Maria Mazziotti Gillan of the Paterson Literary Review Recommends...

Since 1979, when I first started editing the Paterson Literary Review, I have always had a very clear picture of the kind of writing I want to publish in my journal. I want a writer who is not afraid to go out on a limb or to tell the truth, a writer who does not hide behind erudite language or use a hundred-dollar word when a one-dollar word will do. I want clarity and the ability to confront what it means to be human and to live in the moment. Whether it’s a poem, short story, or a memoir piece, I’m looking for the same things: Writers who are brave and write for everybody—not just for readers from elite academic institutions. Moving and powerful work that makes me think about what it means to be truly alive in the world. Writers who are willing to be vulnerable, to let us see the underside of their lives—the good, bad, and ugly. I want them to invite us into the universe inside them so we can in turn better understand ourselves and the world we live in. I get thousands of submissions, but the ones that make the hair on my arms stand up are the ones I publish.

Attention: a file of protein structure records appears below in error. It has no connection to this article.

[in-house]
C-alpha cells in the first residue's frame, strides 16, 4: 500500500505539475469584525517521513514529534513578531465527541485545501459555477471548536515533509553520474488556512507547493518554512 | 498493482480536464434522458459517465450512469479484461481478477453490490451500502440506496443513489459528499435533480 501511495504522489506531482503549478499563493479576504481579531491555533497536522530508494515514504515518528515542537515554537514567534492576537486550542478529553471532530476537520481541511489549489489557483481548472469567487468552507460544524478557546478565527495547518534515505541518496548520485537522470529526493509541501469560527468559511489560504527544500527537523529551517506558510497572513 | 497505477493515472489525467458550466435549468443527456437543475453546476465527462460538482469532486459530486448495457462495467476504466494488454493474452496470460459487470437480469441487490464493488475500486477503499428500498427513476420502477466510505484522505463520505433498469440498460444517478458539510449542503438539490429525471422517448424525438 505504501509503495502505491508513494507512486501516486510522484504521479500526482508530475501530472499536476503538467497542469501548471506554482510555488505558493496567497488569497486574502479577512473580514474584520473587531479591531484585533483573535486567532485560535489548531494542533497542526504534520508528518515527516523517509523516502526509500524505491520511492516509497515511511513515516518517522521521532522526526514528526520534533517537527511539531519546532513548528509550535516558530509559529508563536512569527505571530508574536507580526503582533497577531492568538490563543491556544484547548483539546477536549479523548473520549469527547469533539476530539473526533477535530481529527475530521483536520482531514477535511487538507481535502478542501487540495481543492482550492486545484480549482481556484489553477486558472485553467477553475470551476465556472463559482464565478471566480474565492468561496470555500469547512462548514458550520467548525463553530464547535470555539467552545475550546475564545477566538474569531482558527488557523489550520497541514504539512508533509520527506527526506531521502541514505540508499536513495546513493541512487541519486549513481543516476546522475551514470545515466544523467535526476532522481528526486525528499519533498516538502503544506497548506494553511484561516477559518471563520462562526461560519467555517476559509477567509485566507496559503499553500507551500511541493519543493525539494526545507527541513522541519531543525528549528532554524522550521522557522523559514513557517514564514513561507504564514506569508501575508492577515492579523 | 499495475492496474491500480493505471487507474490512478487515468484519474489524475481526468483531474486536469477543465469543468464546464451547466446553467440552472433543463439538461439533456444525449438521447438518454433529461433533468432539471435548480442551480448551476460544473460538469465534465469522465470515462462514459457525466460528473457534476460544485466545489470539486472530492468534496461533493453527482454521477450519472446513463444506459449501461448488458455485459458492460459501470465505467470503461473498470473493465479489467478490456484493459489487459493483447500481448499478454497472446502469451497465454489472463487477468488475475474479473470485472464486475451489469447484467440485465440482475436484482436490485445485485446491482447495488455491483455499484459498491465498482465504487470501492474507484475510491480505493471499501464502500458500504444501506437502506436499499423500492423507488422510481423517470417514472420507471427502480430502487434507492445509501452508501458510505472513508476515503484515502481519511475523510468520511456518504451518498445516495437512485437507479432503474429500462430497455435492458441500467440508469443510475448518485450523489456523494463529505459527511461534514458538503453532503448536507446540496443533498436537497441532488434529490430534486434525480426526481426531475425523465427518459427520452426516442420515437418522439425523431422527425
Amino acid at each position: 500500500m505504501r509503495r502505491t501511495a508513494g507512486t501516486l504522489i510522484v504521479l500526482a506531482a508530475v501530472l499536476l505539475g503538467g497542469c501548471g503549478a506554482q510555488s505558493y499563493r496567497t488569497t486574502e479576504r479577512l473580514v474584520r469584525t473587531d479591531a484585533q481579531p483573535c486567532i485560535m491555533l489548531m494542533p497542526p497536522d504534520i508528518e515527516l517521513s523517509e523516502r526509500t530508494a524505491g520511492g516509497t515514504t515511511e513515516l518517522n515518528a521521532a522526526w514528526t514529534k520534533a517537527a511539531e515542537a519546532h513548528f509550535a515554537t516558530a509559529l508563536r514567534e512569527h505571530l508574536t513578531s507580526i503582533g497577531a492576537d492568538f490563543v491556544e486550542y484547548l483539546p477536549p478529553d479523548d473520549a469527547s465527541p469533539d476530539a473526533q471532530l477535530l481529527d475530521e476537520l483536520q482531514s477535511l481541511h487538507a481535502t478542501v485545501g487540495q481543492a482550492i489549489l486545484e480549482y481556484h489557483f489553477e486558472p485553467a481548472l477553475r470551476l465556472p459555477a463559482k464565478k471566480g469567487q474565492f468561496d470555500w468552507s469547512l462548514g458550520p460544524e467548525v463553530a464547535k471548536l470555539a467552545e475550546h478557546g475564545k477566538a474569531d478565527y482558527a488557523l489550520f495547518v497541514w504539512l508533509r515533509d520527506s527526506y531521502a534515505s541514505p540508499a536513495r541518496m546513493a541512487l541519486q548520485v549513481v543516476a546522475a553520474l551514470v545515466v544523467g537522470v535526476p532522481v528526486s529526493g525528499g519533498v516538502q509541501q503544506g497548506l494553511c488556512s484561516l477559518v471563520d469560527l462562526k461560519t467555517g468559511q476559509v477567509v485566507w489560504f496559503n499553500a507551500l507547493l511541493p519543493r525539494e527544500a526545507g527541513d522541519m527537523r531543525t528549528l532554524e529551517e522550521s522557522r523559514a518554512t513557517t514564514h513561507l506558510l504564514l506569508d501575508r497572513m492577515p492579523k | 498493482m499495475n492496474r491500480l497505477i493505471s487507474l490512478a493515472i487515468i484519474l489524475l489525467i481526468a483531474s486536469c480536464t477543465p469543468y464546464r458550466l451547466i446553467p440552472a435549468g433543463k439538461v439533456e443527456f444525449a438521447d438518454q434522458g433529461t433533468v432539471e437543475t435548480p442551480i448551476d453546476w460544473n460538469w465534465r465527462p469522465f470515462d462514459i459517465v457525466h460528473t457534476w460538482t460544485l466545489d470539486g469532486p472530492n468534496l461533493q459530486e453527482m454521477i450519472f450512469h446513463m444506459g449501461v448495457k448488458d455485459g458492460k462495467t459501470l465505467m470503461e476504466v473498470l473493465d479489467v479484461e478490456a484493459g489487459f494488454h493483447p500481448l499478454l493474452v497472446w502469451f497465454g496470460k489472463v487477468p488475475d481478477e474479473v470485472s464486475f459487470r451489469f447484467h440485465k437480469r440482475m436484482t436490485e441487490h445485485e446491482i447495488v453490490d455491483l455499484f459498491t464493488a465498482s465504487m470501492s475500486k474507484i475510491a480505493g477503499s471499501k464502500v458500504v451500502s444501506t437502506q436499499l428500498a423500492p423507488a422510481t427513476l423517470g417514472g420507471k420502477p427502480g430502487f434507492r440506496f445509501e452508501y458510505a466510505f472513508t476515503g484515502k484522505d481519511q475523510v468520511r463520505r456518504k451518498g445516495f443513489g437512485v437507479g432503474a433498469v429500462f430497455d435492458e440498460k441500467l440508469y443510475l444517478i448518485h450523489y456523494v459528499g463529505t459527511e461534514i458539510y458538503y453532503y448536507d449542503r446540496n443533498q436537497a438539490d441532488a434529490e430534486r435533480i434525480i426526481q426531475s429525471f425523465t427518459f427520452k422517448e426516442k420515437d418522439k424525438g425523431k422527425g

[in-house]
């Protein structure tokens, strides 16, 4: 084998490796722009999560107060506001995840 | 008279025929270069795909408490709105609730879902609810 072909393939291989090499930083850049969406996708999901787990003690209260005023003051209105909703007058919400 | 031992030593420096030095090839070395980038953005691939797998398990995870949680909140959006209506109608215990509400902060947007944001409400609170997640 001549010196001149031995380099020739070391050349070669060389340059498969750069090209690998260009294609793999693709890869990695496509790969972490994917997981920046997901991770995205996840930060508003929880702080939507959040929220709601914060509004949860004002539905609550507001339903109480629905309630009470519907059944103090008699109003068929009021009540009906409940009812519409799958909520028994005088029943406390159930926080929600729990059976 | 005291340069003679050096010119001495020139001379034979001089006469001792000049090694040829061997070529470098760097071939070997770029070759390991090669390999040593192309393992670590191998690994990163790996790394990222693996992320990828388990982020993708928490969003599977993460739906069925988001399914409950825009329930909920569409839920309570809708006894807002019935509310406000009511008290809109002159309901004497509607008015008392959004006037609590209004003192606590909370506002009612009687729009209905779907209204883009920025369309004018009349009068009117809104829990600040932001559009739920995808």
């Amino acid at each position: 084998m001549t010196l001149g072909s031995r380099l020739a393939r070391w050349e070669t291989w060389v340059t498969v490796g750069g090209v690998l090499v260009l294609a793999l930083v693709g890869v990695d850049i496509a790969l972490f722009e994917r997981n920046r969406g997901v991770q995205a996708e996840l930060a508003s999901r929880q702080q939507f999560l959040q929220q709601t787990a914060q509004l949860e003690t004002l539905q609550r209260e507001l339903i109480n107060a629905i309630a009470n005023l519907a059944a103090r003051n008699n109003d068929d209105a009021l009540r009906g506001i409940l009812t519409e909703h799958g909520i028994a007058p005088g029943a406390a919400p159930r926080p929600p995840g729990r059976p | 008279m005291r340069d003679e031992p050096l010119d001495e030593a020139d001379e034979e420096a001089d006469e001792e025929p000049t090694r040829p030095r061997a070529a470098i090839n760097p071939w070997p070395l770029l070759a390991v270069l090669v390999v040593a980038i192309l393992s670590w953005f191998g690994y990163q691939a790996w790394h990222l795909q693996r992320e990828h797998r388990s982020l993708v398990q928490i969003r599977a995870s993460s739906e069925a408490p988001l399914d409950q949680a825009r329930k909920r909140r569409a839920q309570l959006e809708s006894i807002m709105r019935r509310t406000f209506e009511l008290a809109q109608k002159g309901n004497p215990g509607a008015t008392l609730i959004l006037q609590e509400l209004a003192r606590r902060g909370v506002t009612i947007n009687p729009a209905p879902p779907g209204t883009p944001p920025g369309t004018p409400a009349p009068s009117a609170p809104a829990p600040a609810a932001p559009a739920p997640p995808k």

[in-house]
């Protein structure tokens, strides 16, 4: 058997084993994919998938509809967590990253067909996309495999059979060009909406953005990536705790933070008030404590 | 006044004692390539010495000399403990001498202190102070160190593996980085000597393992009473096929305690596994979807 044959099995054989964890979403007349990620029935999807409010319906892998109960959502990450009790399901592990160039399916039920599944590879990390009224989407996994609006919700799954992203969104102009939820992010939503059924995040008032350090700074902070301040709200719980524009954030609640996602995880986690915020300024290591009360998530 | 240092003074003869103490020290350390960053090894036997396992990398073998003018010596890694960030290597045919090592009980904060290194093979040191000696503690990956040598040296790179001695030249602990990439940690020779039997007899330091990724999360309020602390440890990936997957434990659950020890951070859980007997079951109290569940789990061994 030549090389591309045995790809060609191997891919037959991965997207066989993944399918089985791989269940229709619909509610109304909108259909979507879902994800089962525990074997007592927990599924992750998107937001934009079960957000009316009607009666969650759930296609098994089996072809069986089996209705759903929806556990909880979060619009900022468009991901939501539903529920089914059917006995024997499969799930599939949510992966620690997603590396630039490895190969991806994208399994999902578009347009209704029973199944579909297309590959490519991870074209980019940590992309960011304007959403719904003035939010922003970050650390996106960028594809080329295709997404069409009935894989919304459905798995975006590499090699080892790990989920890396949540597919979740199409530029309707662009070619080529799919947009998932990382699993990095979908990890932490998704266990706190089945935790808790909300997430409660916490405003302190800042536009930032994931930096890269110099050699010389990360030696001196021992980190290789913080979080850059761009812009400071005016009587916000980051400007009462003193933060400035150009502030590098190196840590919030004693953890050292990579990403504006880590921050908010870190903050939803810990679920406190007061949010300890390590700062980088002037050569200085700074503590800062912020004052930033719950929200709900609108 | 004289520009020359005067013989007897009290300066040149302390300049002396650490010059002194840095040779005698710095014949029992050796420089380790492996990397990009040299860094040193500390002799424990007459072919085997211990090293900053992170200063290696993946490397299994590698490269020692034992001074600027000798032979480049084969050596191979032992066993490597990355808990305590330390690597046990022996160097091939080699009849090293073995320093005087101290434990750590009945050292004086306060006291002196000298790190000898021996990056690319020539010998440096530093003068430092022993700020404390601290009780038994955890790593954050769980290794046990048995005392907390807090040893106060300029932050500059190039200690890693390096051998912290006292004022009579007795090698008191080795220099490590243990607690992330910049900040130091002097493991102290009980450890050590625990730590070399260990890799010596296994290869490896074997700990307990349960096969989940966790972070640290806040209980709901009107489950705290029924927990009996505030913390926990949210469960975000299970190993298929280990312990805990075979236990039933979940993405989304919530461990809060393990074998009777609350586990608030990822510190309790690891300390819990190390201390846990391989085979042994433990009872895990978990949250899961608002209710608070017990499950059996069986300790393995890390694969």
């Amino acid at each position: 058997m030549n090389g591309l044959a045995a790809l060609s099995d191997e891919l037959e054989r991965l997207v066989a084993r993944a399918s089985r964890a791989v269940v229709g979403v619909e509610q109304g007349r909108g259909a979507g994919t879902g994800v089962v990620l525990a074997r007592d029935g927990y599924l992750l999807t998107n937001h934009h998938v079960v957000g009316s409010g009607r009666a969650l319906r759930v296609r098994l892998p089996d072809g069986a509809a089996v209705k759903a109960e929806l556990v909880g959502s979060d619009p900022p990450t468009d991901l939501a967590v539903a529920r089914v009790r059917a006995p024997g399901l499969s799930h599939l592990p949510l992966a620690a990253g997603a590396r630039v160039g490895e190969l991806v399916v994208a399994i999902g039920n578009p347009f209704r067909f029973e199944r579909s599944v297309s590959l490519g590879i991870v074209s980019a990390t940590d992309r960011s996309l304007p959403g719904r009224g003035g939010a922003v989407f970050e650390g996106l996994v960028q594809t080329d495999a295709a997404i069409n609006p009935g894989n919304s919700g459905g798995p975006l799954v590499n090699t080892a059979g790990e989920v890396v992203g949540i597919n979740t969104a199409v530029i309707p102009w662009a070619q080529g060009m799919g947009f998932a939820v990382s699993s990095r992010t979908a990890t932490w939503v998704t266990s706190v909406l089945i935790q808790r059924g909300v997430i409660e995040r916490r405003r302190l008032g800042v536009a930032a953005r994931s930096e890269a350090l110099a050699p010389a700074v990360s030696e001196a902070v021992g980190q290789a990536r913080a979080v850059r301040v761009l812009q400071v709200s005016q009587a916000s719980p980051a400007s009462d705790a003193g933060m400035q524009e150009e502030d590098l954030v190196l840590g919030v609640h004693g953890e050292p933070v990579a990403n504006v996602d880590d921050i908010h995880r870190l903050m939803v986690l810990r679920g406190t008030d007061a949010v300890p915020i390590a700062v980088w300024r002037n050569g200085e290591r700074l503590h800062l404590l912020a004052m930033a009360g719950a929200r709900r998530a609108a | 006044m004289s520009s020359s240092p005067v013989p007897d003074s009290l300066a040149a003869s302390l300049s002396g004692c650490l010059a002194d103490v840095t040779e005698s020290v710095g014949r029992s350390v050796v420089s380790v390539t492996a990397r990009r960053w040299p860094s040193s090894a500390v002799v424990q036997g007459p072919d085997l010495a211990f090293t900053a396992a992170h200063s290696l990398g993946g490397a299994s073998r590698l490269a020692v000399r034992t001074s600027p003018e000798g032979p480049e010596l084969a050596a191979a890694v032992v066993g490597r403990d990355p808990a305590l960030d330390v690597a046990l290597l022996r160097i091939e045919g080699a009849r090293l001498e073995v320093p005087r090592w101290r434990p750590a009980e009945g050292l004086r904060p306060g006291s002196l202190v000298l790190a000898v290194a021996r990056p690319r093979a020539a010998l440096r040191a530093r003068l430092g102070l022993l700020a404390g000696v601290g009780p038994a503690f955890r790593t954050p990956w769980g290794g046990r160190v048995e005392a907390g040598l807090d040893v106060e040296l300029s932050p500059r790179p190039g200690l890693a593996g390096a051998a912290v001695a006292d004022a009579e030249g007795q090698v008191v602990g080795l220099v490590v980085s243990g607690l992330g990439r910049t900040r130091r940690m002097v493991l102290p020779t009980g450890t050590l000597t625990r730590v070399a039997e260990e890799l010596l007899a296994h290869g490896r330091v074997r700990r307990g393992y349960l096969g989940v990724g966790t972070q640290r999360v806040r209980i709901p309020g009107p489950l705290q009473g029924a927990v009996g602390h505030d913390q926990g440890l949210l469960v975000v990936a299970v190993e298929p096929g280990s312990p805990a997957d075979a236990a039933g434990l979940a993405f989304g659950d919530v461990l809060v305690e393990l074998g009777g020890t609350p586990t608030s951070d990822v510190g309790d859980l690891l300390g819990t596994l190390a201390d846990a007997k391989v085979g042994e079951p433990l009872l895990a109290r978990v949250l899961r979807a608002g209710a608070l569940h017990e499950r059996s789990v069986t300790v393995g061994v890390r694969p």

—Maria Mazziotti Gillan, editor, the Paterson Literary Review

Photo credit: Joe Costa